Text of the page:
Thursday, April 30, 2015

Thieves of State

I'm pleased to recommend to you a book I just read, Sarah Chayes' Thieves of State, Why Corruption Threatens Global SecurityHere are some excerpts from a review provided by Budd Shenkin:

Chayes' thesis is that failed states are not really failed states, they are countries captured and run by criminal associations. Their modus operandi is the shakedown at all levels. Therefore, the strategy of the United States – first to establish stability and only afterwards to root out corruption – does not and cannot work. Oppression is not a good strategy for the long term.

Chayes starts with Afghanistan, where she started out working for NPR and then left to work for an NGO headed by the older brother of one Hamid Karzai. She soon discovered that the Karzai's could easily have been directed by Francis Ford Coppola, the only problem being to decide who was Michael, who was Sonny, and who was Fredo. She literally watched the CIA hand over large bills to one of the brothers wrapped in aluminum foil. She did not witness the obtaining of a receipt.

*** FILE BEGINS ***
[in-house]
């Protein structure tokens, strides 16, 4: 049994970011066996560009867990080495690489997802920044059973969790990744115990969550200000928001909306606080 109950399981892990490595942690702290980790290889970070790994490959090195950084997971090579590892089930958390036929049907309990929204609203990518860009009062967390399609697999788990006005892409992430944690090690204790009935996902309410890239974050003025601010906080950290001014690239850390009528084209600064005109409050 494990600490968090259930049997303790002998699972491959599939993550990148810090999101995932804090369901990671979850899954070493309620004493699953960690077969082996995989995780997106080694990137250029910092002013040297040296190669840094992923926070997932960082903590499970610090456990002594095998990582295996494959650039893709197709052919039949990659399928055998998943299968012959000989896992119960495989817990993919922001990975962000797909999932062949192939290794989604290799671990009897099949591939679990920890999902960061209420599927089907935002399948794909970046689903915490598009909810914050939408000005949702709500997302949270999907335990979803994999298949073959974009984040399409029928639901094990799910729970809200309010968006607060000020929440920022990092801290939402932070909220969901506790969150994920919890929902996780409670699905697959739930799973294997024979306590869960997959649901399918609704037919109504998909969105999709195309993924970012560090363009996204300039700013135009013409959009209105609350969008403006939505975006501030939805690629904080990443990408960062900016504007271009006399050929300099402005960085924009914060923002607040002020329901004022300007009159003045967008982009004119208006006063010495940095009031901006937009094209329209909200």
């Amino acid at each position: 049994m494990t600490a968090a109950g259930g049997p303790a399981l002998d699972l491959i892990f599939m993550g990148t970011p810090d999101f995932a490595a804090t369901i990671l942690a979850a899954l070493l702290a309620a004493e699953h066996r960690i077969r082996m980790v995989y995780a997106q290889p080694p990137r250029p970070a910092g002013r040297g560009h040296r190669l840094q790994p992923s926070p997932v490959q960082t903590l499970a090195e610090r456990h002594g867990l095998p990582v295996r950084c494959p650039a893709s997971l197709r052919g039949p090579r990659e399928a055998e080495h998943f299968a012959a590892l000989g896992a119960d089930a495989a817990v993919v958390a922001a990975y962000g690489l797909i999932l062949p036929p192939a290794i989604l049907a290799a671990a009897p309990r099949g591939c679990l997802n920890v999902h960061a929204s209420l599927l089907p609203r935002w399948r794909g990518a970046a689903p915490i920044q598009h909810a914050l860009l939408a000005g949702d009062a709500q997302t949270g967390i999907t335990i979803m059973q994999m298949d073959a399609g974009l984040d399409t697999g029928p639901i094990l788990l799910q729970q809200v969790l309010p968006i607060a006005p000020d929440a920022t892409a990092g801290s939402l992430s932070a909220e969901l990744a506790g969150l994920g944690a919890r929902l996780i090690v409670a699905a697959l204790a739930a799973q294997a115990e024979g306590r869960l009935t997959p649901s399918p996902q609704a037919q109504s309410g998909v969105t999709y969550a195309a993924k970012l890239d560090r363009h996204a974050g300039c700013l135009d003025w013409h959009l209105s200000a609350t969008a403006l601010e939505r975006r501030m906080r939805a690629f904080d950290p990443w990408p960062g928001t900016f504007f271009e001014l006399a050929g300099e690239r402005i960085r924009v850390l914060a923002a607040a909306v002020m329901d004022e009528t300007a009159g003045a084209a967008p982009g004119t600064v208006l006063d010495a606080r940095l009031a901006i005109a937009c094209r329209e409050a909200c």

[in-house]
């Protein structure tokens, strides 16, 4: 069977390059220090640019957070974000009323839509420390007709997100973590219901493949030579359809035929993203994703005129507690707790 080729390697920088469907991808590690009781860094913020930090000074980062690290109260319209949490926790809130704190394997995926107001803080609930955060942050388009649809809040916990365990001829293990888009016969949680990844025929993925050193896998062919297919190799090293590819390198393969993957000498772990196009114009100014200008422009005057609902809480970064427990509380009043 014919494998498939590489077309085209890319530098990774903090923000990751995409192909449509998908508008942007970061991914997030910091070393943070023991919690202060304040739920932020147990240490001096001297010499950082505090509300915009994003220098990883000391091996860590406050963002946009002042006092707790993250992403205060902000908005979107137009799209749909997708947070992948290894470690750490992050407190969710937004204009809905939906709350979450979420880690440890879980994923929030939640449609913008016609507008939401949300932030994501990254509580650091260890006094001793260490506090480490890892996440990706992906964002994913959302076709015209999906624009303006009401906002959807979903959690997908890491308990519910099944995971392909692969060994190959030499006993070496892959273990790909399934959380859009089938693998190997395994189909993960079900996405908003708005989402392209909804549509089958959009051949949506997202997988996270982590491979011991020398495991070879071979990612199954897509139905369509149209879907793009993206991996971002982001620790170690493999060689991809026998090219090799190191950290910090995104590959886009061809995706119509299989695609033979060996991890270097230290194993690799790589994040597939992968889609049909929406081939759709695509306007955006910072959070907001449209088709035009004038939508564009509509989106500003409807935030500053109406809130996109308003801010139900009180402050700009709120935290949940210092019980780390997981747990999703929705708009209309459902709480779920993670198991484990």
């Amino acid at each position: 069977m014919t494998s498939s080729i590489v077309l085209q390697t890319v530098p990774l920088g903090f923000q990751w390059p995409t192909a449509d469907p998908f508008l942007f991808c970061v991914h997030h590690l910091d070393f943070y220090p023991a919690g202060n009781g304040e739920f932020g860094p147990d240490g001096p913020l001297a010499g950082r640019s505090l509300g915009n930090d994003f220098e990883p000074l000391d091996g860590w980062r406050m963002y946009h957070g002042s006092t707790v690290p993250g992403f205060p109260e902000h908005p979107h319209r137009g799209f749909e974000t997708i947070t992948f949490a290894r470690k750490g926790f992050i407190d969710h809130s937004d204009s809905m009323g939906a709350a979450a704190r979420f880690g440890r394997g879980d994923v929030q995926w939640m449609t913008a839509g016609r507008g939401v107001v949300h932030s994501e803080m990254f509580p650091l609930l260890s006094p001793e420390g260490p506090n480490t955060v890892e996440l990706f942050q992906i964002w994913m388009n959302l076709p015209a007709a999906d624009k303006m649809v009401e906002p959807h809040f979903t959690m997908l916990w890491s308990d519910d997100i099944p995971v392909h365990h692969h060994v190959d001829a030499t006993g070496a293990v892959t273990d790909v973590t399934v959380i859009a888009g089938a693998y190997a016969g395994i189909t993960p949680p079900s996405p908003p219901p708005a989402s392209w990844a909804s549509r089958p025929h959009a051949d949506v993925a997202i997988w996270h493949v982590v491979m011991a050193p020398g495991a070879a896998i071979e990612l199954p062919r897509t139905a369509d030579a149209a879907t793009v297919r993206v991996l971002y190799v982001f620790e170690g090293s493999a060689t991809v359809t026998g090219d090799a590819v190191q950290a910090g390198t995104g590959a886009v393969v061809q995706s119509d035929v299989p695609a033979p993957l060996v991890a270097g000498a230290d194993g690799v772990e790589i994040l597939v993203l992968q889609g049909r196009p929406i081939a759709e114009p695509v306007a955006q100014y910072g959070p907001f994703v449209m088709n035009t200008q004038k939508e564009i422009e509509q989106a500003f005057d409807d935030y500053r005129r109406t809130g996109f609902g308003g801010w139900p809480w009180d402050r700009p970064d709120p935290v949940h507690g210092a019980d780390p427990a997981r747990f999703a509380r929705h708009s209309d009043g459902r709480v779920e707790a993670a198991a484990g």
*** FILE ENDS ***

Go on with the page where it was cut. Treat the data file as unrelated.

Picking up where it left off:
Chayes' thesis to end corruption first is based on obtaining the good will of the people. They are the ones who are actually oppressed and extorted. Chayes cites four or five “mirror” would-be ruler advisers, the most familiar being Machiavelli, who have sought to bring reason to rulers through the ages. They all say the same thing, that you have to be basically fair to the people, responsible for them in rooting out the corruption of your subordinates, etc. If you don't act this way, they will revolt, and that the revolt will often be based on an extreme religious element, such as Martin Luther. Viewed this way, one comes to think of the Taliban and other Islamic movements as a typical reaction to official corruption.  
It's nice to think of a Westphalian world where states respect each others' boundaries and internal politics, where legitimacy is respected inside and outside of the state. Unfortunately, with these kleptocratic states, that's not going to be possible. They will experience upheaval and threaten those around them and increasingly the rest of the globalized world. It's not a bad idea to try to help the states develop internal legitimacy and coherence. But to help them, the helpers need to understand both those states and the mirror-writers and history. There is little evidence that this is happening at anything like the scale we need.

It's a powerful argument in a short book.

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